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Hoover May Be Done

HERBERT HOOVER MAY BE DONE

Hoover 2

That is the headline across the Charleston Gazette Mail on June 15 and other media sources carried the same message.  Damage from the June 23rd flooding when the Elk River engulfed the school, has been measured more than 70% of the school’s appraised value.  Rebuilding the school on the same site would require substantial foundation raising in order to meet new federal requirements.

Classes begin in Kanawha County on August 8th and the plan is for Hoover students to attend half days at Elkview Middle School in the afternoons.   Elkview students would attend in the mornings.

No plans have been announced regarding Hoover’s athletic teams but KCS officials have indicated portable classrooms would be installed on the Elkview Middle football field to house Hoover students longer -term.

Herbert Hoover High School has been a AA school and a member of the Cardinal Conference that includes Sissonville, Poca, Scott, Mingo Central, Chapmanville, and Wayne.  The conference recently voted to add new AA schools Nitro, Winfield and Logan.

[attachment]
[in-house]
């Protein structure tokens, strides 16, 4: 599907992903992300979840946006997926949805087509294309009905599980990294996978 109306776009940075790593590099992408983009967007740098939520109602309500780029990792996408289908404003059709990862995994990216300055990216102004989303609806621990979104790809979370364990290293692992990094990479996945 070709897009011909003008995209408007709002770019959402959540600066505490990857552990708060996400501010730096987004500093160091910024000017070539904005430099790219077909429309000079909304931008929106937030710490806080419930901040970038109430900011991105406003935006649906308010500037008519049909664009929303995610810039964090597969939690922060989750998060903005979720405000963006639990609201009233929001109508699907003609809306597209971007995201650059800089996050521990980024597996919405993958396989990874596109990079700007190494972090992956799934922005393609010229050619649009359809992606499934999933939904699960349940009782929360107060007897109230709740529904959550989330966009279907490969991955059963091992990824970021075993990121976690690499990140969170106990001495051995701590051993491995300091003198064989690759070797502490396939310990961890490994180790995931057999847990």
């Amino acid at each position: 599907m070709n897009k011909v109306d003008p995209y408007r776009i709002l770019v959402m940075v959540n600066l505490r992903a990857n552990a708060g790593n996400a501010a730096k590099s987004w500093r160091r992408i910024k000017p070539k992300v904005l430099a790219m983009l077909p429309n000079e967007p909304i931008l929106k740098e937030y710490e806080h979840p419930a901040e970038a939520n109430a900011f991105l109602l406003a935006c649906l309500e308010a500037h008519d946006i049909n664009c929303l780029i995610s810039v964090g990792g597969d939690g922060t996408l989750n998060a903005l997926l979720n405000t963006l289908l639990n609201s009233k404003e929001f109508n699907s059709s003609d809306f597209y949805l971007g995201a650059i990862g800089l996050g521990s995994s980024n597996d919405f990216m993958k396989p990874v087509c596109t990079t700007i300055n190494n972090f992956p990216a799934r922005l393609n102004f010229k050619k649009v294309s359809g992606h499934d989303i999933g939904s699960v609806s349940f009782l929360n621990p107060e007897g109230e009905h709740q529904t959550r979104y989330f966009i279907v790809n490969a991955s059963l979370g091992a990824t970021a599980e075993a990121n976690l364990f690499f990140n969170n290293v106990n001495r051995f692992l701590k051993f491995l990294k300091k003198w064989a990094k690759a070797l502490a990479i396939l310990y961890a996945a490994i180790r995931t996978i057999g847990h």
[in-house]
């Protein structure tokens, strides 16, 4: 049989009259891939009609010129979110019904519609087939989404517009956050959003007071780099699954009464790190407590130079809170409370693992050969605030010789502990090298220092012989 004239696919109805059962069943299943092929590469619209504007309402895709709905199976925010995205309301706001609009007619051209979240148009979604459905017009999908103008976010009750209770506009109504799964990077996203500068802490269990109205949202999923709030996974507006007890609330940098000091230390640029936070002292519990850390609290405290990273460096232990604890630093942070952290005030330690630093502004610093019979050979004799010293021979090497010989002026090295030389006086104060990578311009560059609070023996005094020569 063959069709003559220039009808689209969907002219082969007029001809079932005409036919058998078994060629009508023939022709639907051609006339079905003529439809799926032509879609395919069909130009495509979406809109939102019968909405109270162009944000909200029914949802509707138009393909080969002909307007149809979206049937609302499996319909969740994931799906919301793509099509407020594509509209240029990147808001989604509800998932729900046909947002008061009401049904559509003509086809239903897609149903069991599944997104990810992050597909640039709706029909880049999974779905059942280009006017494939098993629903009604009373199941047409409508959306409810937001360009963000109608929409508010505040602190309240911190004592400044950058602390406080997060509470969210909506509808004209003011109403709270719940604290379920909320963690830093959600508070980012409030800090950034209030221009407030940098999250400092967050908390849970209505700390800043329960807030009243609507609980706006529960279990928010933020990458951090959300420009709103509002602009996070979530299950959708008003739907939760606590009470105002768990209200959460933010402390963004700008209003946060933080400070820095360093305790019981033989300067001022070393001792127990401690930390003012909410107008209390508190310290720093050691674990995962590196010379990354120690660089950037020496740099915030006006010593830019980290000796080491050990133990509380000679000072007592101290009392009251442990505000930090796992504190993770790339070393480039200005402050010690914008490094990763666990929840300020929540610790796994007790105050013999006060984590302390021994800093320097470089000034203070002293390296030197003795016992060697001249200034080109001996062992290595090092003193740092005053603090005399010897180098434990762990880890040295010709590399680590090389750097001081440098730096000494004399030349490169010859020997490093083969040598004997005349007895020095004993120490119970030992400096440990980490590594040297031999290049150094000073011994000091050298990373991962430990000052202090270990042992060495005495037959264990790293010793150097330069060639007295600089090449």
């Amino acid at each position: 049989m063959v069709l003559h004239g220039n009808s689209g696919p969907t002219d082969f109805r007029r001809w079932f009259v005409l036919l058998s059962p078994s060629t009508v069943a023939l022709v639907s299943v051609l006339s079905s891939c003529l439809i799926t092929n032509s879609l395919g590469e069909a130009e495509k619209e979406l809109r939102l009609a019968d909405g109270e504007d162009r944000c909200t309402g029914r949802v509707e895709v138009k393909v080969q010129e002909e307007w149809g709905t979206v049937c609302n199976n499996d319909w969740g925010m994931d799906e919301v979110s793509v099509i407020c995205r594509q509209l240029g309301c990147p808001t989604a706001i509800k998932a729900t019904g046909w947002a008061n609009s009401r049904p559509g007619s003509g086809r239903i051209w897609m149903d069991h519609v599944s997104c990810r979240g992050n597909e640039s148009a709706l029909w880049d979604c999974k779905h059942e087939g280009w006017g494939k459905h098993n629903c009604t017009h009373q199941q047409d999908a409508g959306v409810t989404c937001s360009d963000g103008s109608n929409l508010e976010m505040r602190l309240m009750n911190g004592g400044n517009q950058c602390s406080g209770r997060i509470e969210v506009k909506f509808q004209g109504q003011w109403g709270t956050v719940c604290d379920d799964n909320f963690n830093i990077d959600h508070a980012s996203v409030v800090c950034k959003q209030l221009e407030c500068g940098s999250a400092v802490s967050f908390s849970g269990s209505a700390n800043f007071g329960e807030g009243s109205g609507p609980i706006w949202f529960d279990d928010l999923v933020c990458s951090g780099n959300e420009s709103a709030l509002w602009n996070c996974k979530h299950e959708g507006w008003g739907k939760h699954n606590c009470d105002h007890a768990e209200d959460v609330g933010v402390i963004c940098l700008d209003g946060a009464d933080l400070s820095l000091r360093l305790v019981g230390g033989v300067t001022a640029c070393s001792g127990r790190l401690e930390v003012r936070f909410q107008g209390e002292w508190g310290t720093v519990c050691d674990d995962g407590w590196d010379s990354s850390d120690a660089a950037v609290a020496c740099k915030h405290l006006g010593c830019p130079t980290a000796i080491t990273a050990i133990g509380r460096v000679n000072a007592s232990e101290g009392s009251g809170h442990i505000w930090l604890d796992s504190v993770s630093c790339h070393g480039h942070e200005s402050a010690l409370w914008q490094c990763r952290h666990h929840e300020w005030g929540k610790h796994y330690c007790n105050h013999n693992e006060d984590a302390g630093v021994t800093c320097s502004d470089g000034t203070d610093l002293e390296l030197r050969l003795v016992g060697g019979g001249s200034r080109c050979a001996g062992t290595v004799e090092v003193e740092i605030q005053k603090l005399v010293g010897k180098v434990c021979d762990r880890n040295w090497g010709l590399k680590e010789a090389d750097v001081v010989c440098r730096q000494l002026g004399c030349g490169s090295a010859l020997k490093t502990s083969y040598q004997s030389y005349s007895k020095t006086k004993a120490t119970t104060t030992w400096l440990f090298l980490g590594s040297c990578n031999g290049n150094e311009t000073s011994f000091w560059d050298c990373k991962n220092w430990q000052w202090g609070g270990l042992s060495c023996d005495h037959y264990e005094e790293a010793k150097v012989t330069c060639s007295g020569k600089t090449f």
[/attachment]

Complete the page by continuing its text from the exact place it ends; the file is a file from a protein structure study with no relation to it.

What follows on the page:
Indications are Hoover will still utilize it’s athletic facilities at it’s current campus with the exception of indoor sports.

 

Story from WSAZ.com

KANAWHA COUNTY, W.Va. (WSAZ) — The Kanawha County Commission released information Friday regarding the damage to Herbert Hoover High School after it was flooded on June 23.

On Saturday July 9, Officials from FEMA, the WV Department of Homeland Security and Emergency Management, along with the Kanawha County Floodplain Manager visited the school to conduct a property damage assessment for the school.

The assessment is done through the Substantial Damage Estimator (SDE) which includes the relating to the square footage of the school, tax assessed value and the estimated damage.

Based on the information gathered it shows that HHHS was damaged at a 70.09 percent.

A letter from the County’s Floodplain Manager to Kanawha County School’s Superintendent Ron Duerring puts that 70 percent in perspective. The cost of the estimated damage is $12.3M and the fair market value of the school is $17.55M.

If the damage assessment is under 50 percent the Kanawha County Commission would not have to enforce proper compliance to FEMA guidelines, according to a spokesperson. If it exceeds 50 percent, as it does in this case, the commission is required to ensure that the KCSD meets FEMA requirements.

Read complete story here

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